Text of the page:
READ MORE: How Men Can Aid Feminism (Hint: It's Not Taking The #HeForShe Pledge)

However, as these critiques made their rounds among the self-identified feminists I know, what I also started to see was disappointment, even anger, that Watson's moment of feminist glory had been brought down to earth in this way. Numerous acquaintances took to social media in defense of Watson, dismissing these criticisms as a classic example of the woman-on-woman hate that is eating away at feminist solidarity. There is an inherent panic in this backlash, a panic I have witnessed in student leaders embarrassed to be called out in public for making a statement that offended an assault survivor, or rushing to delete Facebook posts that criticize a so-called feminist event for perpetuating gender stereotypes. It is a panic I have myself experienced, more than once. The worry is that criticisms, particularly those by women who also identify as feminists, weaken the movement, as well as the potential impact of Watson's speech.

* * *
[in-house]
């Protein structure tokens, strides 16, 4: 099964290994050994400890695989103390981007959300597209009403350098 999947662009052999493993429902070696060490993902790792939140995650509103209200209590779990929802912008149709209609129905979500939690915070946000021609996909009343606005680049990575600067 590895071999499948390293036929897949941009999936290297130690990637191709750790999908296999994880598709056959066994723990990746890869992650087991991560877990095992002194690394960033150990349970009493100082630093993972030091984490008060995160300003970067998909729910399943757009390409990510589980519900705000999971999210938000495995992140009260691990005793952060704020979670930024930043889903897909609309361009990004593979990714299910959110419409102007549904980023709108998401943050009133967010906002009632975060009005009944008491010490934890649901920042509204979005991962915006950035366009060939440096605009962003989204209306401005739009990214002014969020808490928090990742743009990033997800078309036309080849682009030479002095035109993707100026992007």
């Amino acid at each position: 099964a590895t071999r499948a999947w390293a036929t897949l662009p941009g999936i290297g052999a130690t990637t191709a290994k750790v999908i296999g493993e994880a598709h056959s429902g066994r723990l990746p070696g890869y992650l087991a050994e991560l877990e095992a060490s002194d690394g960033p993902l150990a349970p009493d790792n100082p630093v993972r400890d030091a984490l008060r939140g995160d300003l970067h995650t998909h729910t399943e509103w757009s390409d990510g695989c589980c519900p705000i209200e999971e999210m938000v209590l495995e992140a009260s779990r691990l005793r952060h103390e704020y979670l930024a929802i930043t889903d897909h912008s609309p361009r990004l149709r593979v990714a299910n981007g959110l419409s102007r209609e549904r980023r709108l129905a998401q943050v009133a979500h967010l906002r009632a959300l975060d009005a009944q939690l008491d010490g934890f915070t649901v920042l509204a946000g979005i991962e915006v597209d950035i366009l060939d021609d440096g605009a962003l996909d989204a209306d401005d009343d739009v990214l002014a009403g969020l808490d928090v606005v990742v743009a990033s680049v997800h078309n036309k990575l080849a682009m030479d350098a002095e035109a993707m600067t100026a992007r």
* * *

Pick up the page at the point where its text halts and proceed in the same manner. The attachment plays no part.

Watson has gift-wrapped feminism and offered it to the world with a velvet bow on top; one utterance of dissent and the picture-perfect package might burst into flame and, fueled by feminist in-fighting, burn the entire women’s movement to the ground.

I get it. In this world where the estimated number of women victims of sexual and gender-based violence is approximately equal to the population of China, feminism feels fragile. We want to do whatever we can to keep the movement together, and to get more people on board.